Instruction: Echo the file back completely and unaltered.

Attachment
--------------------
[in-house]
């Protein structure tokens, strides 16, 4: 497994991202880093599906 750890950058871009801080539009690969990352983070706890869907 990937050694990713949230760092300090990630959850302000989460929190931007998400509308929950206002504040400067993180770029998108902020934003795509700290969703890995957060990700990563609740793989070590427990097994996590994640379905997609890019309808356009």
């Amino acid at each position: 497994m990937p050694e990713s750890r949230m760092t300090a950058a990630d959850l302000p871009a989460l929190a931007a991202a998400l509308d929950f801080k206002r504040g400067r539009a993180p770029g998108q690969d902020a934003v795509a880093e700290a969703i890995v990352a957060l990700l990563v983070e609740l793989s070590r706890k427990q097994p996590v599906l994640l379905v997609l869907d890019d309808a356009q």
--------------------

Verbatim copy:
[in-house]
């Protein structure tokens, strides 16, 4: 497994991202880093599906 750890950058871009801080539009690969990352983070706890869907 990937050694990713949230760092300090990630959850302000989460929190931007998400509308929950206002504040400067993180770029998108902020934003795509700290969703890995957060990700990563609740793989070590427990097994996590994640379905997609890019309808356009």
């Amino acid at each position: 497994m990937p050694e990713s750890r949230m760092t300090a950058a990630d959850l302000p871009a989460l929190a931007a991202a998400l509308d929950f801080k206002r504040g400067r539009a993180p770029g998108q690969d902020a934003v795509a880093e700290a969703i890995v990352a957060l990700l990563v983070e609740l793989s070590r706890k427990q097994p996590v599906l994640l379905v997609l869907d890019d309808a356009q």